For riders looking to syndicate a horse the old saying, “It never hurts to ask” is 100 percent true. Faye encourages riders to just go for it. “You have to come to the realization that you may not like the answer, but you have to ask. If you’re not successful, dust yourself off and refine your message until you get a yes. Don’t be afraid!”

Monday, January 7, 2019

The Persistent Risk of Rabies

Reservoirs of the rabies virus continue to exist in the wild, posing a threat to both wildlife and domesticated animals.


Today, the threat of rabies to American horses may seem remote. Vaccination against the disease is extremely effective and affordable. And rabies is rare in the United States: Only 25 cases were reported among horses and mules in 2014, according to the Centers for Disease Control and Prevention. You need not lie awake at night worrying about rabies.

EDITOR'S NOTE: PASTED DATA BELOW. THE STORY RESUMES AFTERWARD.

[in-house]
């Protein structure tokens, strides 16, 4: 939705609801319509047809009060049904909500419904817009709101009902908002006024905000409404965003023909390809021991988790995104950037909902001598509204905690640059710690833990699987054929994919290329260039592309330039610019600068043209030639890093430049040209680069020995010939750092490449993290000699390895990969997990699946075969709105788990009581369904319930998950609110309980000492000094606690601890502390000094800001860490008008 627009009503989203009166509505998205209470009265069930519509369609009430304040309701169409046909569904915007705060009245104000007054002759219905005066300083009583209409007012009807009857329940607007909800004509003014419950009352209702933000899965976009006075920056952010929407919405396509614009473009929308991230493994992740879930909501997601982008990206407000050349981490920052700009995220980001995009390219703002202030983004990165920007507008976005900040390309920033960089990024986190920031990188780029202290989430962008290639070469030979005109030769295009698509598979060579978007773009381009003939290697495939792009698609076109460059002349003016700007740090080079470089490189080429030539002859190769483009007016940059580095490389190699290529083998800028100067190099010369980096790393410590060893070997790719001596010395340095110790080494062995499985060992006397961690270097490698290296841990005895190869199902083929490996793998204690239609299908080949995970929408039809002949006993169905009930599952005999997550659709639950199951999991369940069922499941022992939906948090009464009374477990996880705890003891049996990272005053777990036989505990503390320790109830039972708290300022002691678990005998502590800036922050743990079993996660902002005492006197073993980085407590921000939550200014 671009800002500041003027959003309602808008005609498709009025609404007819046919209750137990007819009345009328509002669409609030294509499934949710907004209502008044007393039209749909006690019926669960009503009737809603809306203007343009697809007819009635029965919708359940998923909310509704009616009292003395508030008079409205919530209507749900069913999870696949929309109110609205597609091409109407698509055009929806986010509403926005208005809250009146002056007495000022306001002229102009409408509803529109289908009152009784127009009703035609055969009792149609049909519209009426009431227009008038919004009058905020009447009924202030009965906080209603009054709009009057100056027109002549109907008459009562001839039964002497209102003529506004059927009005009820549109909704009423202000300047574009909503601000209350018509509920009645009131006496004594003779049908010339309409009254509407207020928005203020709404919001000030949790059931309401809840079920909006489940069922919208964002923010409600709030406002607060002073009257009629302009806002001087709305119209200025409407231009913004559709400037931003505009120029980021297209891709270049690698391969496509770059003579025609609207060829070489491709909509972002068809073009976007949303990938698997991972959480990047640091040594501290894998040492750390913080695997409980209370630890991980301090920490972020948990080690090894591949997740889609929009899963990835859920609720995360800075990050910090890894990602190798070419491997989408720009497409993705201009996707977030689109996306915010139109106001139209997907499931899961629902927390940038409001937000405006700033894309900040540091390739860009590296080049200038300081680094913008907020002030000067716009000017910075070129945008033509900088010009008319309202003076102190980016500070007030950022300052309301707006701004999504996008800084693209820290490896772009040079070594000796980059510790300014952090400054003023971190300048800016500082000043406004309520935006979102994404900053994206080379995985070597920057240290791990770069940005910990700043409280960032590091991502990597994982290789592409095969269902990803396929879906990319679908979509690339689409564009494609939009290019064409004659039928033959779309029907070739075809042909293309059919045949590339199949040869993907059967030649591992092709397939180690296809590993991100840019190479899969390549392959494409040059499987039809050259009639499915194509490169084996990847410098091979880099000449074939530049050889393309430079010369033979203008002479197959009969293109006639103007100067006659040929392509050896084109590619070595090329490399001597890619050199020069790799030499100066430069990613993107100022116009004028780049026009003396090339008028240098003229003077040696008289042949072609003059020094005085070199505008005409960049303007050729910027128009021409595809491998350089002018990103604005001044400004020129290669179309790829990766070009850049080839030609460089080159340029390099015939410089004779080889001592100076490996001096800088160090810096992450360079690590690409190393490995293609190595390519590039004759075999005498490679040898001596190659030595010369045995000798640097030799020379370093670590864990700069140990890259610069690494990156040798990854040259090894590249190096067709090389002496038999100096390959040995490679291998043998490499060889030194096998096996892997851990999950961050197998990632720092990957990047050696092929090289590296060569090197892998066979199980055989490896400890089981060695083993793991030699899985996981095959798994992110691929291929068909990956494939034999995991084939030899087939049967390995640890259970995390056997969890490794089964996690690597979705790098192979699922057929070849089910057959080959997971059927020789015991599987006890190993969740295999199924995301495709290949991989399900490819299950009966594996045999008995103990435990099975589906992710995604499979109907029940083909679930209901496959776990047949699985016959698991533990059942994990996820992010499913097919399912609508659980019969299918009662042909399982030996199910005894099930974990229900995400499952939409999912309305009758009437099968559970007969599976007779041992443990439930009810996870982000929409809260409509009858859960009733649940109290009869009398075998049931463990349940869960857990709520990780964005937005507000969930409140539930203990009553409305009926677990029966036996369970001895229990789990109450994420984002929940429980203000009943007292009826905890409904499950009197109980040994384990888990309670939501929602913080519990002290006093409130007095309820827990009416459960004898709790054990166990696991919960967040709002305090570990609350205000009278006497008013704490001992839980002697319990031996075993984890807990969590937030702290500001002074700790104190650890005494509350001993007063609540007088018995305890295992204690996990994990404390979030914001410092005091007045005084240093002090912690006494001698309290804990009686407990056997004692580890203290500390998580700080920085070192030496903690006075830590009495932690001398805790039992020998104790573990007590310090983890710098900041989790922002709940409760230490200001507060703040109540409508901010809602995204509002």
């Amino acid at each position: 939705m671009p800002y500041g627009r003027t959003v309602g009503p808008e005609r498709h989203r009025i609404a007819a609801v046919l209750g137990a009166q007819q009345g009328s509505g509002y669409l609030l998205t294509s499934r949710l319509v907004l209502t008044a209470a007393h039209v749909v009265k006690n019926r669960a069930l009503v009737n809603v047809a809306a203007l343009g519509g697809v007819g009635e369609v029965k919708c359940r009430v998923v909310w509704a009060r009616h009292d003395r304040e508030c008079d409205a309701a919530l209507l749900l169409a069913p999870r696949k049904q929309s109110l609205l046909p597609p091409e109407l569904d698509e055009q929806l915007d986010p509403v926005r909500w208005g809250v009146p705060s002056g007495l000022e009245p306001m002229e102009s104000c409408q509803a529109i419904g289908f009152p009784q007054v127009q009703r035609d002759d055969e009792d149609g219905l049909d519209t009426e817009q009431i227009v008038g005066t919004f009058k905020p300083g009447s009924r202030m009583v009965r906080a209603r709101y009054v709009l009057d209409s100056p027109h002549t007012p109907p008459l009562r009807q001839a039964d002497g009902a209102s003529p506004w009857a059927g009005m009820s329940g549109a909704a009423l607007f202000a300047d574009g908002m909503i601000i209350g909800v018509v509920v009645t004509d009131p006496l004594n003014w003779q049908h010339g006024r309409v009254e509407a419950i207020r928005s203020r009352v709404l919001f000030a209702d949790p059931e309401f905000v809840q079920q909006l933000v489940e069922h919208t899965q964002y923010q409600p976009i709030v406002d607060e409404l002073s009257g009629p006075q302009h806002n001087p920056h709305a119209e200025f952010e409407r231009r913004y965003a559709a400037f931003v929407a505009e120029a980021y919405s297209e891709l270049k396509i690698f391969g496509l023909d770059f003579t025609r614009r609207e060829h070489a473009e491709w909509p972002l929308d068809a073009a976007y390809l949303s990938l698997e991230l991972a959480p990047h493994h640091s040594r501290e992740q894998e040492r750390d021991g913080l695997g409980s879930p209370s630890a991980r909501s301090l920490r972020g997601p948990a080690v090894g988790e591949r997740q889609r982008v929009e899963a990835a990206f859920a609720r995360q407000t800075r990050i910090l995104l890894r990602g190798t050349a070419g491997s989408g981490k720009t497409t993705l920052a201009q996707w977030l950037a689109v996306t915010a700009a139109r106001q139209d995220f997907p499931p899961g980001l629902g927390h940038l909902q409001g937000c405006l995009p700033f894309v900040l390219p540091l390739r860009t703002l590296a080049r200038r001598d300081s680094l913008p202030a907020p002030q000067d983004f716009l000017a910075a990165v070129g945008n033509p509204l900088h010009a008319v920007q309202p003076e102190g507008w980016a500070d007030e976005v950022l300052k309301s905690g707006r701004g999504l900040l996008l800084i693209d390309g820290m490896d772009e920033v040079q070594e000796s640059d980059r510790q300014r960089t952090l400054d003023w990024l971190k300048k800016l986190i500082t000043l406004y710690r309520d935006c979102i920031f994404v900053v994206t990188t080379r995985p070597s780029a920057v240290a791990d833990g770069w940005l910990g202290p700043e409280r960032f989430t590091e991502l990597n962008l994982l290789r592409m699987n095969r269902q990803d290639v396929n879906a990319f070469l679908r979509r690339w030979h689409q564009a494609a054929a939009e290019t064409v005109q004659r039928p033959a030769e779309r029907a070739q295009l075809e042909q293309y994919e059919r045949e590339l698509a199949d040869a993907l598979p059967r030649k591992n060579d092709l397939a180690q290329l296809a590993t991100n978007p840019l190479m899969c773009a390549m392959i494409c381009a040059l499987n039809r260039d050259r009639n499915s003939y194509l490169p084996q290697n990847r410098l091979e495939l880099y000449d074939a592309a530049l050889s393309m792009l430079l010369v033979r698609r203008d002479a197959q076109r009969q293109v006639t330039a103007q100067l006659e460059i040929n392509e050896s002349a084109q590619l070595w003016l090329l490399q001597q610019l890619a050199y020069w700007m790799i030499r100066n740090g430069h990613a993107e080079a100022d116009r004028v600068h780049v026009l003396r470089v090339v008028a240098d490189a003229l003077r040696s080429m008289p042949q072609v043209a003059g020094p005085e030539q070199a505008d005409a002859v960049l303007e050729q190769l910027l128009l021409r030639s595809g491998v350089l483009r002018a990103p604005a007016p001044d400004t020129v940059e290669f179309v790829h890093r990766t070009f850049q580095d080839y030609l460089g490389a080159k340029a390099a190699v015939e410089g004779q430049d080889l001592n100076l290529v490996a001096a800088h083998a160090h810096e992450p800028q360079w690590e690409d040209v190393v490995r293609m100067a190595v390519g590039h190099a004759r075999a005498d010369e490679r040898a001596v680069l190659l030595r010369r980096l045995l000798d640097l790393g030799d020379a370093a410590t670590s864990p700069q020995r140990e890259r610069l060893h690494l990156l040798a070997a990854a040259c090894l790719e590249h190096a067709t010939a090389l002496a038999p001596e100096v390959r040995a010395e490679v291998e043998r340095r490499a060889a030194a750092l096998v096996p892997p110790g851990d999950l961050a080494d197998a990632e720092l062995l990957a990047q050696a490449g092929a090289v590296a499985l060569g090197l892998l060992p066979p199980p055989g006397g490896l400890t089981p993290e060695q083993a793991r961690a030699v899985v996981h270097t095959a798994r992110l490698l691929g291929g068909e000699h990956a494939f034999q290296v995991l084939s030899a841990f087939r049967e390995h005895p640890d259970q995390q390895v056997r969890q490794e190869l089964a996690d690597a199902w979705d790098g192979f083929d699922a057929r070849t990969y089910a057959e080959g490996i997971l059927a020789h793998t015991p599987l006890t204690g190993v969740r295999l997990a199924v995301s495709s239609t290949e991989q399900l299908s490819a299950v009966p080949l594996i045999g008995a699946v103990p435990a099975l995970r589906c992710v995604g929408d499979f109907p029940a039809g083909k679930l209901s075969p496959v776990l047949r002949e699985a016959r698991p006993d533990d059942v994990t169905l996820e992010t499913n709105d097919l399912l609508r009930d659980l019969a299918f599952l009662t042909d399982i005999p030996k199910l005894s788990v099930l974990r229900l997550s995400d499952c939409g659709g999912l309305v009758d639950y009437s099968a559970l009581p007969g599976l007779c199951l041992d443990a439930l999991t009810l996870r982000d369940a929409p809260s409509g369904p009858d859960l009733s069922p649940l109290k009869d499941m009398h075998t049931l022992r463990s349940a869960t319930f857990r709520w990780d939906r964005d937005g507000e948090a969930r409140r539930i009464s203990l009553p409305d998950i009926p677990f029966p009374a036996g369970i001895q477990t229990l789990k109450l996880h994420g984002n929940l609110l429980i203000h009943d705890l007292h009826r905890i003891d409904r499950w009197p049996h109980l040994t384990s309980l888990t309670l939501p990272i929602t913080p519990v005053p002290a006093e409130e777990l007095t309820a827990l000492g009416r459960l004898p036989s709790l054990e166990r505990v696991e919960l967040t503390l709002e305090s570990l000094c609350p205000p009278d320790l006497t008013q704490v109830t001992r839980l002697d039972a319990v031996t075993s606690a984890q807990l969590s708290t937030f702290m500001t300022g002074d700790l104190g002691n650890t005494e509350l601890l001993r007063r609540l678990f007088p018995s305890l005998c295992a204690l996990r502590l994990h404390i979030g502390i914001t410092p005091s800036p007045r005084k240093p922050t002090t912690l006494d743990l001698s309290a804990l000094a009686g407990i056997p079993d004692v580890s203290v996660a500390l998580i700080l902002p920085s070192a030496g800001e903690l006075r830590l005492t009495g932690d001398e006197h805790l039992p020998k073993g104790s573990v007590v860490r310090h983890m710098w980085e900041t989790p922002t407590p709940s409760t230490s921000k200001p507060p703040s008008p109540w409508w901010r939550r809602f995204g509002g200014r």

But you don’t want to become complacent, either. Usually transmitted through the bite of an infected animal, rabies is invariably fatal---the virus ravages a horse’s nervous system and there is no cure. In fact, rabies has the highest mortality rate of any infectious disease---functionally 100 percent since euthanasia is the only option once signs of illness appear. And reservoirs of rabies virus continue to exist in the wild, causing periodic outbreaks of the disease that pose a risk to both wild and domesticated animals.

All of which means that even as you vaccinate your horse against rabies, it’s wise to remember the threat the disease poses and remain vigilant.

How infection happens

The rabies virus is spread through the saliva of infected animals. In the United States, the main reservoirs for the disease in the wild are raccoons, skunks, foxes and bats. Rabies has been reported in every state except for Hawaii. Wild animals commonly pass the virus to others of their own kind, but susceptibility to the infection varies among species---for example, to become infected an opossum needs a dose of rabies virus 50,000 times higher than the amount it takes to infect a fox.

Horses typically become infected when a rabid animal wanders into their pasture or enclosure. Rabid animals don’t necessarily attack horses, but a curious horse may sniff the visitor, startling it and leading to a bite.